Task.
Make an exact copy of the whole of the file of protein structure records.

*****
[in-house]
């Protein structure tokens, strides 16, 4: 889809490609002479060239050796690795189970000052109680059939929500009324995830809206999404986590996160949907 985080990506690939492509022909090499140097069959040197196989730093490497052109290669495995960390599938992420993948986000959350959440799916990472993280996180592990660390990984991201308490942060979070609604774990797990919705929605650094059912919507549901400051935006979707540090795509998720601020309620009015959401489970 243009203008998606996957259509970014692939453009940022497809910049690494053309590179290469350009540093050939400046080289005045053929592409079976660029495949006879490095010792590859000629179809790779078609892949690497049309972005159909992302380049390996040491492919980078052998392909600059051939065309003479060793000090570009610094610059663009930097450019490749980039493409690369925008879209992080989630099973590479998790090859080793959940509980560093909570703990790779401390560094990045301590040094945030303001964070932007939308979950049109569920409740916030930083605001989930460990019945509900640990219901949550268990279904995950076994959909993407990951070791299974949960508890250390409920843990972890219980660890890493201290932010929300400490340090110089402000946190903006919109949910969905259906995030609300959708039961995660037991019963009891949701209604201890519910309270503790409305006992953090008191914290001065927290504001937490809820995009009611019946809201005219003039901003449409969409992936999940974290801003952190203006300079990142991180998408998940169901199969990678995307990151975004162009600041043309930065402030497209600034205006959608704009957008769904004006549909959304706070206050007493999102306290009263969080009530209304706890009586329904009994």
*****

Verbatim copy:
[in-house]
């Protein structure tokens, strides 16, 4: 889809490609002479060239050796690795189970000052109680059939929500009324995830809206999404986590996160949907 985080990506690939492509022909090499140097069959040197196989730093490497052109290669495995960390599938992420993948986000959350959440799916990472993280996180592990660390990984991201308490942060979070609604774990797990919705929605650094059912919507549901400051935006979707540090795509998720601020309620009015959401489970 243009203008998606996957259509970014692939453009940022497809910049690494053309590179290469350009540093050939400046080289005045053929592409079976660029495949006879490095010792590859000629179809790779078609892949690497049309972005159909992302380049390996040491492919980078052998392909600059051939065309003479060793000090570009610094610059663009930097450019490749980039493409690369925008879209992080989630099973590479998790090859080793959940509980560093909570703990790779401390560094990045301590040094945030303001964070932007939308979950049109569920409740916030930083605001989930460990019945509900640990219901949550268990279904995950076994959909993407990951070791299974949960508890250390409920843990972890219980660890890493201290932010929300400490340090110089402000946190903006919109949910969905259906995030609300959708039961995660037991019963009891949701209604201890519910309270503790409305006992953090008191914290001065927290504001937490809820995009009611019946809201005219003039901003449409969409992936999940974290801003952190203006300079990142991180998408998940169901199969990678995307990151975004162009600041043309930065402030497209600034205006959608704009957008769904004006549909959304706070206050007493999102306290009263969080009530209304706890009586329904009994």